The Dead Man in Indian Creek, by Mary Downing Hahn, is one of those great mysteries that readers will not want to stop reading until it’s solved. Matt and his buddy, Parker, just discovered a body in Indian Creek. Now they wonder if the new boyfriend of Parker’s mom has something to do with it. What they soon discover will have you reading clear to the end to figure out whodunit. Click to buy.
Northward to the Moon, by Polly Horvath, will take you on a trip across your memories where you’ll see landscapes of hills and valleys full of trees and reflections and moonlight on darkened water. Thirteen-year-old Jane is on a road trip with her family because her stepdad has lost his job in Canada. As they travel great distances to see a dying friend, they learn much about each other – and life.
This is a beautifully written story that celebrates strong relationships.
The Wish Stealers, by Tracy Trivas, has sixth grader Griffin unknowingly accepting 11 shiny pennies and finding that she now has a terrible curse bestowed upon her. These pennies were actually stolen from a fountain long ago, and now all of her good wishes don’t happen – just evil ones. But she ultimately overcomes all by reversing this curse and triumphantly overcoming the evil brought on by the curse.
Faith, Hope, and Ivy June, by Phyllis Reynolds Naylor, is also going to be right up on the top of my favorite books for the year. This story reminds me of the Country Mouse and the City Mouse, where each goes to the other’s home and finds it so different from its own. Ivy June is from a poor community in the Appalachian Mountains and Catherine lives in a rich area of town. Both girls are involved in a school exchange program where each will spend two weeks living at the other’s home. There is so much hope and faith to glean from in this book that it may just make you cry. Click to buy
Chasing Orion, by Kathryn Lasky, is another book to top my list. (Actually, all of these books are great, which makes selecting the top ones really hard.) Eleven-year-old Georgie has been told she can’t go anywhere where there are lots of people, including the swimming pool, for fear of catching the ever growing epidemic of polio. Her teenage neighbor, Phyllis, lies dormant in an iron lung and Georgie struggles with her difficulty. The year is 1952, and the serious questions raised, as well as the beautifully written story full of allegories and symbolism, make this a wonderful book.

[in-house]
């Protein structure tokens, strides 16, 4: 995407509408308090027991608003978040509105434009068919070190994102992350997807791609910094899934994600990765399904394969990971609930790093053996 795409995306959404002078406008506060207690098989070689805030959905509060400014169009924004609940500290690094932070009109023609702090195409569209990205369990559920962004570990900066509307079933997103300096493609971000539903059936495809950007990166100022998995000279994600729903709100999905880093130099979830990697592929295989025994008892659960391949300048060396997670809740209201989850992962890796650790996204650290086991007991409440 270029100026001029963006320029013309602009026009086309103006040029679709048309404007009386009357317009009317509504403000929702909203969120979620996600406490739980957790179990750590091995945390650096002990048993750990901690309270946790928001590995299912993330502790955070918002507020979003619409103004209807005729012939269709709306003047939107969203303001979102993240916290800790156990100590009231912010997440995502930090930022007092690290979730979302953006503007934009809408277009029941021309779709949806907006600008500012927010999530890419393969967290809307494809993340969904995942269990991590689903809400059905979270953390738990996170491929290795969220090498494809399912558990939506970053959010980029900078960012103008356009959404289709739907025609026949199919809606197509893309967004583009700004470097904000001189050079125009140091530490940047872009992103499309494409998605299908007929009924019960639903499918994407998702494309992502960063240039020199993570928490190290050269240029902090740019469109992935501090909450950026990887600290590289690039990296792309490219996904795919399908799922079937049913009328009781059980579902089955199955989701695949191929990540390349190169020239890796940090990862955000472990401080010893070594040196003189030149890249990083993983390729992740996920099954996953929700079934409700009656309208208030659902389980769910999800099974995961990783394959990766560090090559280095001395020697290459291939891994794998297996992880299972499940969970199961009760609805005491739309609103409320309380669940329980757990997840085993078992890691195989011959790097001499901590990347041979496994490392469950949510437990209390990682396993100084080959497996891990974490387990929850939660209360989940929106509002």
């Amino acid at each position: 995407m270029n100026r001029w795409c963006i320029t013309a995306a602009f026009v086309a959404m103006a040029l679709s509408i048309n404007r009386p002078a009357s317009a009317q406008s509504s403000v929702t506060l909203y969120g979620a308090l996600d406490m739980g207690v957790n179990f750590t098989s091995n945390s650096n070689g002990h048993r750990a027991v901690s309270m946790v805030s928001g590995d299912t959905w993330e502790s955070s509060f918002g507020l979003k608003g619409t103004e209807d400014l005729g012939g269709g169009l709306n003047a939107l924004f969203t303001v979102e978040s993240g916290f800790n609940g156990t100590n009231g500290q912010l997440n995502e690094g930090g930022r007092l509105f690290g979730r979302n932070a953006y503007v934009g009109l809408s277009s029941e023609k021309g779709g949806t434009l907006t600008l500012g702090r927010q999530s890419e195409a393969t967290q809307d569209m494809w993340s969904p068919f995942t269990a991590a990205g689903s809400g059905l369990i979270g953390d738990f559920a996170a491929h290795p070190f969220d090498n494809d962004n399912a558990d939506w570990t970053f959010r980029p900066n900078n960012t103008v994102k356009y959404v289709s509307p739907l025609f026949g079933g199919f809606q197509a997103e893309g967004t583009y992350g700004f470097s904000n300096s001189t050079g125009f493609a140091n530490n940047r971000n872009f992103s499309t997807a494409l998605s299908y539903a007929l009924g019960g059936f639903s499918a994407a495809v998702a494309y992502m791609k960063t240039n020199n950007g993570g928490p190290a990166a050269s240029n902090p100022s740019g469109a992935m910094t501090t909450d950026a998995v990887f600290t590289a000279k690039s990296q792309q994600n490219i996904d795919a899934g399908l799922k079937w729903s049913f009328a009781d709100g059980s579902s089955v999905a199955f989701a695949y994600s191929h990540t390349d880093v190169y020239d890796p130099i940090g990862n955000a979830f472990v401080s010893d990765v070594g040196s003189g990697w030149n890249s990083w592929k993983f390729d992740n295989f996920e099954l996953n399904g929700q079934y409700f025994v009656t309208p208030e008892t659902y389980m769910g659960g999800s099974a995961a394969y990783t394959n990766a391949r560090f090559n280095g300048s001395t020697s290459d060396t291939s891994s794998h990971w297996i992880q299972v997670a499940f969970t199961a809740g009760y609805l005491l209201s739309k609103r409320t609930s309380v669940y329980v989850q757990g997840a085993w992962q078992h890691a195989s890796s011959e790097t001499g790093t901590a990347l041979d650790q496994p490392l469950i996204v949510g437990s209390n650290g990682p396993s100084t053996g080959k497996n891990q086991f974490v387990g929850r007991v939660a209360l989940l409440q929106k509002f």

Matisse on the Loose, by Georgia Bragg, is a funny story about eleven-year-old Matisse, who tells the story from his vantage point. His mother is in charge of security for a local art museum. There is to be a painting exhibit of the famous Henri Matisse. It all turns into quite a fiasco when young Matisse trades the real painting for his own copy. What happens, and who is caught red-handed, will make you laugh out loud. Don’t forget to check out the author’s note found at the back, with interesting background information about this great artist.
Born to Fly, by Michael Ferrari, is an exciting historical fiction based in World War II, when eleven-year-old Birdie lives in a small Rhode Island town. She feels destined to fly a plane as she watches her father work on planes as a mechanic. Then she sees an enemy submarine in the bay but no one will believe her. But she is about to become part of a mystery when she attempts to take a picture of it. There is much to learn about this period of time, but more interesting are the events that surround Birdie as she is about to save many lives due to her passion for flying.